It seems odd now, as I write this blog, to think that wearing glasses pained me so much, and looking at this snap-shot below, taken before those kindergarten days, you'd never suspect that wearing glasses made me feel unhappy. (I'm the one on the left.) For me, one of the perks of those pre-school days, is that I was not with so many other children, and so I didn't perceive there was anything 'wrong' with me (other than my mother's wish that I did not wear glasses and occasional teasing from my sister and cousin), until I started elementary school, where I became the target of cruel remarks.
My mother is the one who took this photo (most likely coaxing a smile) of me when I was with one of my cousins and my sister. My mother spent a lot of time looking at life through the view-finder of her Kodak-Instamatic plastic camera, preserving memories of how she wanted my sister and me to remember our childhood. Perhaps behind the lens, she was protecting herself from the sadness she must've felt, seeing others make fun of me. At one point, she even blamed herself for my low vision, saying that if she had not taken so many photos of me as a baby, and allowing the flash to go off in my eyes, my eye-sight might not have been so poor.
However, even if it was true that flashbulbs going off in my eyes could've resulted in low vision, it is obvious that I most likely inherited my low vision from a long line of folks on my father's (Albert Loth Youngquist), side of the family. He evidently also wore the 'Coke-Bottle' version of glasses when he was a child as seen in the photo below. (He is the one on the left.)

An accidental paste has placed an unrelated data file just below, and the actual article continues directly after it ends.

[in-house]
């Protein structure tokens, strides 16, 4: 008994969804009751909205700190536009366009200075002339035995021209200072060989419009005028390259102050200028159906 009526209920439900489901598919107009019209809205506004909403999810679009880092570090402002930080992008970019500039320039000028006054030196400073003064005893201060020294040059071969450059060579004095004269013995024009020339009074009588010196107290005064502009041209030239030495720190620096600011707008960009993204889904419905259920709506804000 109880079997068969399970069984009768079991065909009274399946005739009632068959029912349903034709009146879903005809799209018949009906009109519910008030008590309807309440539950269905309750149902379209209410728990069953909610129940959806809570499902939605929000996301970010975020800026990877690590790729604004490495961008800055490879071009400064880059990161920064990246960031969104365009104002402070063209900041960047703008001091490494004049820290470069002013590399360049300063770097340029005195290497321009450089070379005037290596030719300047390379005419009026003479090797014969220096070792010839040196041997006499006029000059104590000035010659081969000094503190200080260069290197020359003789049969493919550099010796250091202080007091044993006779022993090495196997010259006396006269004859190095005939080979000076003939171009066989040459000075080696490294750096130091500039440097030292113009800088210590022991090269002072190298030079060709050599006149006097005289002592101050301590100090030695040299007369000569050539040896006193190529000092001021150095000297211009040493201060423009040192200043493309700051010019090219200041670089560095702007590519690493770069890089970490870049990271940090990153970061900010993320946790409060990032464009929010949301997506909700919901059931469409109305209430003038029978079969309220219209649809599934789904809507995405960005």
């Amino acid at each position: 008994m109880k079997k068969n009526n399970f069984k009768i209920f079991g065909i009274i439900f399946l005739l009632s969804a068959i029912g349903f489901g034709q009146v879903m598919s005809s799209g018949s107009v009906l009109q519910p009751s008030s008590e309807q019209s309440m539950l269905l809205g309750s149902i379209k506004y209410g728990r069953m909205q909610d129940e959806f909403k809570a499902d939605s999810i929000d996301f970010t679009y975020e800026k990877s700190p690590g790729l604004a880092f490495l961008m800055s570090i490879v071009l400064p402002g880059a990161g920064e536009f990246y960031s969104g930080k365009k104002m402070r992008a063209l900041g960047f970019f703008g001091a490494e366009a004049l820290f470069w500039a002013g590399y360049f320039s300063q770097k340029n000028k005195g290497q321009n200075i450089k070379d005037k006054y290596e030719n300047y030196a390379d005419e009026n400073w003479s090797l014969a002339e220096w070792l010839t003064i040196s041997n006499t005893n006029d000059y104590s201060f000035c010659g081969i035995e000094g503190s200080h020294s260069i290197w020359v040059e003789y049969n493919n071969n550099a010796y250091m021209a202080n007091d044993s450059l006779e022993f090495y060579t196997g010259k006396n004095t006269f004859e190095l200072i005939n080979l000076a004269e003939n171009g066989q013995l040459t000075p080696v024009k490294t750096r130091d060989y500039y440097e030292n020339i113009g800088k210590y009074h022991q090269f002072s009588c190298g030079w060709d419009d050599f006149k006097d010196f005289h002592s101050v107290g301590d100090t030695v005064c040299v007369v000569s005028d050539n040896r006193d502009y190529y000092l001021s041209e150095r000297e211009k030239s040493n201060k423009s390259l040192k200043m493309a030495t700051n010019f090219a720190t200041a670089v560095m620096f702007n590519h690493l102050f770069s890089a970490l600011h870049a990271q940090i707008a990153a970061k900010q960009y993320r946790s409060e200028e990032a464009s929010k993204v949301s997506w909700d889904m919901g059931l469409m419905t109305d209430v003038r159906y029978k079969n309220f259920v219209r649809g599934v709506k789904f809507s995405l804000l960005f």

I don't know how he felt about his low vision, because he divorced my mother when I was a child, and I did not see him often. However, that might not have made much difference, because he was not one to share his feelings on many subjects. I do know, that unlike my mother, my father did not grow up around doting family members. What I know about my father are things I learned from his older sister, Evelyn Youngquist Swain, a celebrated ceramic artist whom I did not become acquainted with until I was in my thirties. When she sent me this photograph of my father's boyhood, she enclosed a note on the back, giving me her perception of the neglect he experienced in boyhood.
I am sharing these details with you in this blog because it should be kept in mind that the stories of my father are through Evelyn's perspective. Evidently, she was in high-school when he was born, and it is her perception that my father spent the first few years of his life not being able to see very much, and that his need for correction was ignored because their mother, Clara Loth Youngquist, had moved out of state - without her family - due to severe asthma problems. According to Evelyn, who claimed she received full parental attention, my father's need to wear corrective devices was ignored for a number of years. She would recount this story whenever I expressed memories about my childhood and the reactions I had experienced from others over my need to wear such thick glasses, and to the loneliness I had felt when my father moved out of the house. "What do you expect," she'd say, "He can't give you what he didn't get from his parents?"
Like my father, I have poor vision in both eyes, and one eye performs much worse than the other. This causes the eye with lesser vision to 'turn in' giving the appearance of being cross-eyed.